17th March 1328

The First War of Scottish Independence ends

When it signed the Treaty of Edinburgh-Northampton on 17 March 1328 at Holyrood, England agreed to recognise the Kingdom of Scotland as independent, and ruled by Robert the Bruce and his heirs and successors. In exchange it received £100,000, and the long-running First War of Scottish Independence, which had begun with an English invasion in 1296, came to an end.

The invasion had come about after the English king, Edward I, changed his mind after being asked by the Scots to help decide who should be the Scottish king after the death of Queen Margaret. Having appointed John Balliol, he turned against the Scottish king and crossed the border at Berwick upon Tweed.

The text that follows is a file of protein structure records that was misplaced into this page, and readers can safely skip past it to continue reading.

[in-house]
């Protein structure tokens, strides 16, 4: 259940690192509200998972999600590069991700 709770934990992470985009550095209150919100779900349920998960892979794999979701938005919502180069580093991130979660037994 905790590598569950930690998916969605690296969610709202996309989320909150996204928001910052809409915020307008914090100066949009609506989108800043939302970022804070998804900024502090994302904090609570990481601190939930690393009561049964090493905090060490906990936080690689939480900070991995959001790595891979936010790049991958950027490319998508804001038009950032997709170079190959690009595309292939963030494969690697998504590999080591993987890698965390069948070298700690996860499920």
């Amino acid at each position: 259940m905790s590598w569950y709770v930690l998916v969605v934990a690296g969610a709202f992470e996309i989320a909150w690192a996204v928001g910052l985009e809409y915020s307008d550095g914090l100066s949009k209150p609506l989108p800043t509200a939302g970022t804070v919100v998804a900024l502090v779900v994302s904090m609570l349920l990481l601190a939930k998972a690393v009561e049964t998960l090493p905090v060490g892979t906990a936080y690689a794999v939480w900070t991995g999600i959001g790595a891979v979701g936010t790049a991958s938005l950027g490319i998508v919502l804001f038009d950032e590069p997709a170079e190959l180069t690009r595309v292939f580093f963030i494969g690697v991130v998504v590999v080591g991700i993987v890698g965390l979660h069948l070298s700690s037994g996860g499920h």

Berwick upon Tweed
Bridge at Berwick upon Tweed, close to the Scottish-English border

Robert the Bruce

Robert the Bruce later took part in William Wallace’s revolt against the English throne and was crowned King of Scots at Scone on 25 March 1306. He reigned for the rest of his life.

England eventually recognised that it had no option but to offer terms for peace, and orders were submitted by the Parliament at York outlining terms. Scotland agreed to the terms on 17 March 1328, and they were ratified by the English Parliament in Northampton, hence the treaty’s name, on 3 May.

Unfortunately, pressure upon the English throne from nobles south of the border made it increasingly difficult for the monarch to uphold the terms of the deal. King Edward III, who had been a signatory to the original agreement of 1328, once again sent forces to Berwick-upon-Tweed in 1333.



Other events that occured in March

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